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Title: Weighing the Costs and Benefits of Renewables Portfolio Standards:A Comparative Analysis of State-Level Policy Impact Projections

Abstract

State renewables portfolio standards (RPS) have emerged as one of the most important policy drivers of renewable energy capacity expansion in the U.S. Collectively, these policies now apply to roughly 40% of U.S. electricity load, and may have substantial impacts on electricity markets, ratepayers, and local economies. As RPS policies have been proposed or adopted in an increasing number of states, a growing number of studies have attempted to quantify the potential impacts of these policies, focusing primarily on projecting cost impacts, but sometimes also estimating macroeconomic and environmental effects. This report synthesizes and analyzes the results and methodologies of 28 distinct state or utility-level RPS cost impact analyses completed since 1998. Together, these studies model proposed or adopted RPS policies in 18 different states. We highlight the key findings of these studies on the costs and benefits of RPS policies, examine the sensitivity of projected costs to model assumptions, assess the attributes of different modeling approaches, and suggest possible areas of improvement for future RPS analysis.

Authors:
; ;
Publication Date:
Research Org.:
Ernest Orlando Lawrence Berkeley NationalLaboratory, Berkeley, CA (US)
Sponsoring Org.:
USDOE. Assistant Secretary for Energy Efficiency andRenewable Energy. Office of Wind and Hydropower Technology Program,Office of Electricity Delivery and Energy Reliability. Permitting sitingand Analysis Division
OSTI Identifier:
901521
Report Number(s):
LBNL-61580
R&D Project: 574617; BnR: EB2502010; TRN: US200714%%243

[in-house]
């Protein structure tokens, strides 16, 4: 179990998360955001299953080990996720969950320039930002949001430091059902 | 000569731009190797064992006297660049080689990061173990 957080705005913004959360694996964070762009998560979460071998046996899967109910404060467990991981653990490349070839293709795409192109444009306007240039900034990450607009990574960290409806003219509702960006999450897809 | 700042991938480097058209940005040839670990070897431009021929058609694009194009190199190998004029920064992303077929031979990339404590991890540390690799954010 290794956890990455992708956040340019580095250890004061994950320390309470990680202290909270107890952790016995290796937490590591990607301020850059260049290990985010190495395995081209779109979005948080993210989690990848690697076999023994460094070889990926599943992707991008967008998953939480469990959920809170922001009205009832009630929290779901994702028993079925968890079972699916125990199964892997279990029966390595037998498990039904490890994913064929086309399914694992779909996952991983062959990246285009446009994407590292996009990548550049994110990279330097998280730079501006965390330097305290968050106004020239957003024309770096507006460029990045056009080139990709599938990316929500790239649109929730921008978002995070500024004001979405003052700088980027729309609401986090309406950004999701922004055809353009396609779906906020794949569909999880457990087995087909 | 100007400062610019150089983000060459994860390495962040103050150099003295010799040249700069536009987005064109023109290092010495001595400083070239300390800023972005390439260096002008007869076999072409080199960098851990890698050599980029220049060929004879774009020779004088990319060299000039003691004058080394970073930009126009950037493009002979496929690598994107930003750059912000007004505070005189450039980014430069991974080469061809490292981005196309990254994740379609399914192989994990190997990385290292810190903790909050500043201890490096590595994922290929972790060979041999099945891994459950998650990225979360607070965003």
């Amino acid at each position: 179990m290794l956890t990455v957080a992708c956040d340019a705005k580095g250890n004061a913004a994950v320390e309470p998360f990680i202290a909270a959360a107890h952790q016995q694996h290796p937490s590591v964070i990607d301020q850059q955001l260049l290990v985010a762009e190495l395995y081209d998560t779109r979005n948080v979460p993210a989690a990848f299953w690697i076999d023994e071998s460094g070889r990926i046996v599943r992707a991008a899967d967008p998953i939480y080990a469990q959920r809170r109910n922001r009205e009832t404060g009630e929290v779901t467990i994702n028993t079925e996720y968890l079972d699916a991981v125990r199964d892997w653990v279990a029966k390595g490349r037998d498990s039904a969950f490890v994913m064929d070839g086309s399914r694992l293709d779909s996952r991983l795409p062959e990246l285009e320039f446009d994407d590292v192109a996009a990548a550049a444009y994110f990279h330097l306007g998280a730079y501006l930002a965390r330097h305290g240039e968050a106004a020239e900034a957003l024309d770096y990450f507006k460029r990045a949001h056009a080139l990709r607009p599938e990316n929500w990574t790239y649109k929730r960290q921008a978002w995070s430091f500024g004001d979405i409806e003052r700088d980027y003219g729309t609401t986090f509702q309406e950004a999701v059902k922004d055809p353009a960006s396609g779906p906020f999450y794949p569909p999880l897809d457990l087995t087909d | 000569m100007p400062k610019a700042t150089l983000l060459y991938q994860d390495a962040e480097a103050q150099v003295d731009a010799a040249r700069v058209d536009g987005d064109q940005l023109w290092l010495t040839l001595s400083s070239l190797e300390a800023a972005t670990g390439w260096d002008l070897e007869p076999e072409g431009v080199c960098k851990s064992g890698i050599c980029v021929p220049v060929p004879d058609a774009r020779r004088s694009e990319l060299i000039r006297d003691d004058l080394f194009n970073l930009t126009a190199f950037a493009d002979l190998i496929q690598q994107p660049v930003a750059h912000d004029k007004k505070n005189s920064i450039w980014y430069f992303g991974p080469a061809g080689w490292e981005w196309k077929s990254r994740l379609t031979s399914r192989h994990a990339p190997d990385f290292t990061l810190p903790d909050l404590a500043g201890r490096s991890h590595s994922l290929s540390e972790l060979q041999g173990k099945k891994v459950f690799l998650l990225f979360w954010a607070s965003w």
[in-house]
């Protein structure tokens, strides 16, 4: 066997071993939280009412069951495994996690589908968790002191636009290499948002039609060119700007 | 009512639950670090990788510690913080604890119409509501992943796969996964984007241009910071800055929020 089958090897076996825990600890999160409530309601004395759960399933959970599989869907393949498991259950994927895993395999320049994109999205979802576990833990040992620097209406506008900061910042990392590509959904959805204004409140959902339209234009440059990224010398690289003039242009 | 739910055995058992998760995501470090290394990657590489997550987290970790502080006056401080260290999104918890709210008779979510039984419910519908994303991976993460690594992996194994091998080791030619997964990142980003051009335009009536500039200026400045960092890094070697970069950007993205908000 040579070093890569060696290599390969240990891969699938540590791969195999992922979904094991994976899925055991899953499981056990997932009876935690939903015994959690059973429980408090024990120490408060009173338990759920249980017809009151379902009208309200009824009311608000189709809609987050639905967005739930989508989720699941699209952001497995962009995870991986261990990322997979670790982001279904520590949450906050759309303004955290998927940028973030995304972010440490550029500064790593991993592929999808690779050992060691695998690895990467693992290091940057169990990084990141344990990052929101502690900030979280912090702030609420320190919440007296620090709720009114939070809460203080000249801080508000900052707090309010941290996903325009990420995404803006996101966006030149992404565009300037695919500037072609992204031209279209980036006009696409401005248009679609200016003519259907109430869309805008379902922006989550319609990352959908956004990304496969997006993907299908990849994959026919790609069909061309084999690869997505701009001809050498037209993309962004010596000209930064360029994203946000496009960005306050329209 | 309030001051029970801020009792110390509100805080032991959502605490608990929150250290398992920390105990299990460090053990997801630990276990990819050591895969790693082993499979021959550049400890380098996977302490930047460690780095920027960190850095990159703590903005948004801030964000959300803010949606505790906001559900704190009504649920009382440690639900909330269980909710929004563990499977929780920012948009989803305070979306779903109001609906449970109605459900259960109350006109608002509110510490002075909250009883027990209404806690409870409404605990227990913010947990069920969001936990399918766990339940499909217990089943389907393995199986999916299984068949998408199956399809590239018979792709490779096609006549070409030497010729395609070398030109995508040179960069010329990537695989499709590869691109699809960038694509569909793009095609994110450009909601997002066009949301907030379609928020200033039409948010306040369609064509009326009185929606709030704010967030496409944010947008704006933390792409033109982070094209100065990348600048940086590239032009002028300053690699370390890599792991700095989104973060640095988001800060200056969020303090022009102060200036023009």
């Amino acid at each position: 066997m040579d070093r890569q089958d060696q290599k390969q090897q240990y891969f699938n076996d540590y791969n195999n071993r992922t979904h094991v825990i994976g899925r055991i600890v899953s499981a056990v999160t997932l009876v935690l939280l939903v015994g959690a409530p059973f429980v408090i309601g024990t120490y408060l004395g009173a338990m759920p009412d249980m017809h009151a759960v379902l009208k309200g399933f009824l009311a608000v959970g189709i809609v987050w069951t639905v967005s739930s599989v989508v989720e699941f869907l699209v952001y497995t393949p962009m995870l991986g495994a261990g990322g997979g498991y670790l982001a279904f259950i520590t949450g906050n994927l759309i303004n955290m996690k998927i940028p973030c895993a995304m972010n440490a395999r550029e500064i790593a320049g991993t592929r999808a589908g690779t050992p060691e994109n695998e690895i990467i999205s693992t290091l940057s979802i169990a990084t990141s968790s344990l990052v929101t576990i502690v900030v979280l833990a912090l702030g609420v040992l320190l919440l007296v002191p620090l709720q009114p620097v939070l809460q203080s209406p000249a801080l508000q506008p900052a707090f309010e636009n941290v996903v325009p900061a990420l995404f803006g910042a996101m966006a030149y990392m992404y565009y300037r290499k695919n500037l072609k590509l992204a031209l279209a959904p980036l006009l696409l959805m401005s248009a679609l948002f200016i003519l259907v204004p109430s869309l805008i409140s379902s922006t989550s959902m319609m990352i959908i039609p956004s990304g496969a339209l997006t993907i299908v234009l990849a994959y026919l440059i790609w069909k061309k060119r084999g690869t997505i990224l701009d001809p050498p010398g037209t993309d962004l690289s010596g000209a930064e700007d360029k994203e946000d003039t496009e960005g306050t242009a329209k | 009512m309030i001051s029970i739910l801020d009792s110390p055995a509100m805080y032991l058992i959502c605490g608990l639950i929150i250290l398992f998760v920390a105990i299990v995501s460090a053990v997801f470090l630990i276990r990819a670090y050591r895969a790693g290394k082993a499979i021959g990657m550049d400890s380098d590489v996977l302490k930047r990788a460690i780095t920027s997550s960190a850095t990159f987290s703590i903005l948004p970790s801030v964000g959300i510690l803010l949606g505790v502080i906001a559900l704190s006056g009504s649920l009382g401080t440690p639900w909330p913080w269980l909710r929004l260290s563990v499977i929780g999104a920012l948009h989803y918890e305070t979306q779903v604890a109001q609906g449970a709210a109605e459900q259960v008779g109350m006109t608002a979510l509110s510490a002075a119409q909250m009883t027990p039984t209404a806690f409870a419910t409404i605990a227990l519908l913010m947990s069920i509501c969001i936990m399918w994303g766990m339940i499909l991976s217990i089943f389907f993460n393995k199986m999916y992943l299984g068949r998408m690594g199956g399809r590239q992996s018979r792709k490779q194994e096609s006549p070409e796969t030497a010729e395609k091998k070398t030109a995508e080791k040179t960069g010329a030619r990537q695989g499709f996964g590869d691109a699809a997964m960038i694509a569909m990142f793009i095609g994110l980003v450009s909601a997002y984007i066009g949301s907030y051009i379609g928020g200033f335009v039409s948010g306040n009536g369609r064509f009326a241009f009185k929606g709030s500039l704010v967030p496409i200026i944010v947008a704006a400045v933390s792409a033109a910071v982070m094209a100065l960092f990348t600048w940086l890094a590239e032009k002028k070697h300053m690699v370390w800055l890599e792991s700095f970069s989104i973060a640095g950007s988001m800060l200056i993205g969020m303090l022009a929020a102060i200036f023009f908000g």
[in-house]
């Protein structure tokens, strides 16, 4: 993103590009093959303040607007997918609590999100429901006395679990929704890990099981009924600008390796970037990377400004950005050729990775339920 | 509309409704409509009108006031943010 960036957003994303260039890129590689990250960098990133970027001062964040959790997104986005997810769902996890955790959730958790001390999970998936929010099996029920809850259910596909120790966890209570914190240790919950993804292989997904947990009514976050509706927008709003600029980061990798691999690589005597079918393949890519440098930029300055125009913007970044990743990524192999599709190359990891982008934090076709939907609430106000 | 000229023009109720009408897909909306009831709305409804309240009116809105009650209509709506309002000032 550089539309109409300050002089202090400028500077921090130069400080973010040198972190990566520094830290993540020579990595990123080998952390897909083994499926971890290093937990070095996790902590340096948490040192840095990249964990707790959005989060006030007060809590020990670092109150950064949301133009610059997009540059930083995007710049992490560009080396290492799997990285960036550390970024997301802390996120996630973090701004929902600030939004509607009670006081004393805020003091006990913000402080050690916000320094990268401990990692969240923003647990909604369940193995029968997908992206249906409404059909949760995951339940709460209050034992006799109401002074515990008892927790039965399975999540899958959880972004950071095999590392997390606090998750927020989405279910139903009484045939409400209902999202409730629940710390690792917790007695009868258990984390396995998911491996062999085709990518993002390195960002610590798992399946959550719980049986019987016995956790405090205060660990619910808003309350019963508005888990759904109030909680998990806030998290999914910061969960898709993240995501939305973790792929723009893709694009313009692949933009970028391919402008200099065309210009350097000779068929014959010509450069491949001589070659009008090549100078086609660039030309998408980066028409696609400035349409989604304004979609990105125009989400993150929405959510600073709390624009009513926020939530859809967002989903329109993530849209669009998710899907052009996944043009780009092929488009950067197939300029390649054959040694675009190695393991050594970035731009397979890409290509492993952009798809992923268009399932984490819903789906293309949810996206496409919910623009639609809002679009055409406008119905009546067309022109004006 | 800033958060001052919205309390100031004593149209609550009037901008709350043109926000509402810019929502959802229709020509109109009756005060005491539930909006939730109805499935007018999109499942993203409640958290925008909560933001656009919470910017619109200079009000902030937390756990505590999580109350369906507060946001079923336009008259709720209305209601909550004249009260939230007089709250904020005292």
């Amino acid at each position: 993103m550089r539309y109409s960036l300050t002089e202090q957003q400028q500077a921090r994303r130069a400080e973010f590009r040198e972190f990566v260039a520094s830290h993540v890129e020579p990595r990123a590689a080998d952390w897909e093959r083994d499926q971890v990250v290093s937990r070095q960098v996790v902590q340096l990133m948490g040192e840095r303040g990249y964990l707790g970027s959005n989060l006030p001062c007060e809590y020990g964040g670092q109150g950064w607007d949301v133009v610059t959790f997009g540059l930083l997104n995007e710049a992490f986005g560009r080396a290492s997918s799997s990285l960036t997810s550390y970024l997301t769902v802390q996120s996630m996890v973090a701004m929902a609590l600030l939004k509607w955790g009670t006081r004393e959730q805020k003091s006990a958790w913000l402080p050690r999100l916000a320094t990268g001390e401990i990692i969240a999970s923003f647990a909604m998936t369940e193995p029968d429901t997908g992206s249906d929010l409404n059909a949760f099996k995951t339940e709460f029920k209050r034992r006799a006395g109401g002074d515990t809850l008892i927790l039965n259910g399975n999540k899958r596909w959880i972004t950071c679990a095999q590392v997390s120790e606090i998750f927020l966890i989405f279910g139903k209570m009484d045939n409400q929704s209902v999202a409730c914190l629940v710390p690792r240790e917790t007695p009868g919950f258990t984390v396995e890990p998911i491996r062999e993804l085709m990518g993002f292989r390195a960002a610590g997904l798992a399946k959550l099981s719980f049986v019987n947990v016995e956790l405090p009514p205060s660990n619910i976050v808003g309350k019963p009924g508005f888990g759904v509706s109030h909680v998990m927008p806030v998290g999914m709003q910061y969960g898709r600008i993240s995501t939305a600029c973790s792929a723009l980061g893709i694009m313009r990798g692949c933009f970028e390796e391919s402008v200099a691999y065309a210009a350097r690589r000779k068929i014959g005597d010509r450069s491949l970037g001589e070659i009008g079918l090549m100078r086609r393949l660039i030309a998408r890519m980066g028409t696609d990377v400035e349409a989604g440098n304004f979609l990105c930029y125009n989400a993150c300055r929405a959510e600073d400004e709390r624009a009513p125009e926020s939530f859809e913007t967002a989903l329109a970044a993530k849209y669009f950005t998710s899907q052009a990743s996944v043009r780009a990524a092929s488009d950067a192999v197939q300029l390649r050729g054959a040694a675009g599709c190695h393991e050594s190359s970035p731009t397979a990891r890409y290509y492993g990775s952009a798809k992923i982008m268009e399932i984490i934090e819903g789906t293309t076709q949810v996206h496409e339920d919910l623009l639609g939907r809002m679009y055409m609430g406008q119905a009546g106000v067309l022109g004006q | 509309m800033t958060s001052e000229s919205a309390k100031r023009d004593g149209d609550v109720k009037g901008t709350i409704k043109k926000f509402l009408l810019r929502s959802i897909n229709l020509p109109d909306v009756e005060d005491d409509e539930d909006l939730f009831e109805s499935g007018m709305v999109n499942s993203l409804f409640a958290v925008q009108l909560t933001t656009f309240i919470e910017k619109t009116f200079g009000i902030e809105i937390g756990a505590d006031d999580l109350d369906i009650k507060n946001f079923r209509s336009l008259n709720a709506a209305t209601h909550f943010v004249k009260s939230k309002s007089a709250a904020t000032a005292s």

DOE Contract Number:  
DE-AC02-05CH11231
Resource Type:
Technical Report
Country of Publication:
United States
Language:
English
Subject:
29; CAPACITY; ELECTRICITY; ENVIRONMENTAL EFFECTS; FOCUSING; SENSITIVITY; SIMULATION

Citation Formats

Chen, Cliff, Wiser, Ryan, and Bolinger, Mark. Weighing the Costs and Benefits of Renewables Portfolio Standards:A Comparative Analysis of State-Level Policy Impact Projections. United States: N. p., 2007. Web. doi:10.2172/901521.
Chen, Cliff, Wiser, Ryan, & Bolinger, Mark. Weighing the Costs and Benefits of Renewables Portfolio Standards:A Comparative Analysis of State-Level Policy Impact Projections. United States. doi:10.2172/901521.
Chen, Cliff, Wiser, Ryan, and Bolinger, Mark. Tue . "Weighing the Costs and Benefits of Renewables Portfolio Standards:A Comparative Analysis of State-Level Policy Impact Projections". United States. doi:10.2172/901521. https://www.osti.gov/servlets/purl/901521.
@article{osti_901521,
title = {Weighing the Costs and Benefits of Renewables Portfolio Standards:A Comparative Analysis of State-Level Policy Impact Projections},
author = {Chen, Cliff and Wiser, Ryan and Bolinger, Mark},
abstractNote = {State renewables portfolio standards (RPS) have emerged as one of the most important policy drivers of renewable energy capacity expansion in the U.S. Collectively, these policies now apply to roughly 40% of U.S. electricity load, and may have substantial impacts on electricity markets, ratepayers, and local economies. As RPS policies have been proposed or adopted in an increasing number of states, a growing number of studies have attempted to quantify the potential impacts of these policies, focusing primarily on projecting cost impacts, but sometimes also estimating macroeconomic and environmental effects. This report synthesizes and analyzes the results and methodologies of 28 distinct state or utility-level RPS cost impact analyses completed since 1998. Together, these studies model proposed or adopted RPS policies in 18 different states. We highlight the key findings of these studies on the costs and benefits of RPS policies, examine the sensitivity of projected costs to model assumptions, assess the attributes of different modeling approaches, and suggest possible areas of improvement for future RPS analysis.},
doi = {10.2172/901521},
journal = {},
number = ,
volume = ,
place = {United States},
year = {Tue Jan 16 00:00:00 EST 2007},
month = {Tue Jan 16 00:00:00 EST 2007}
}

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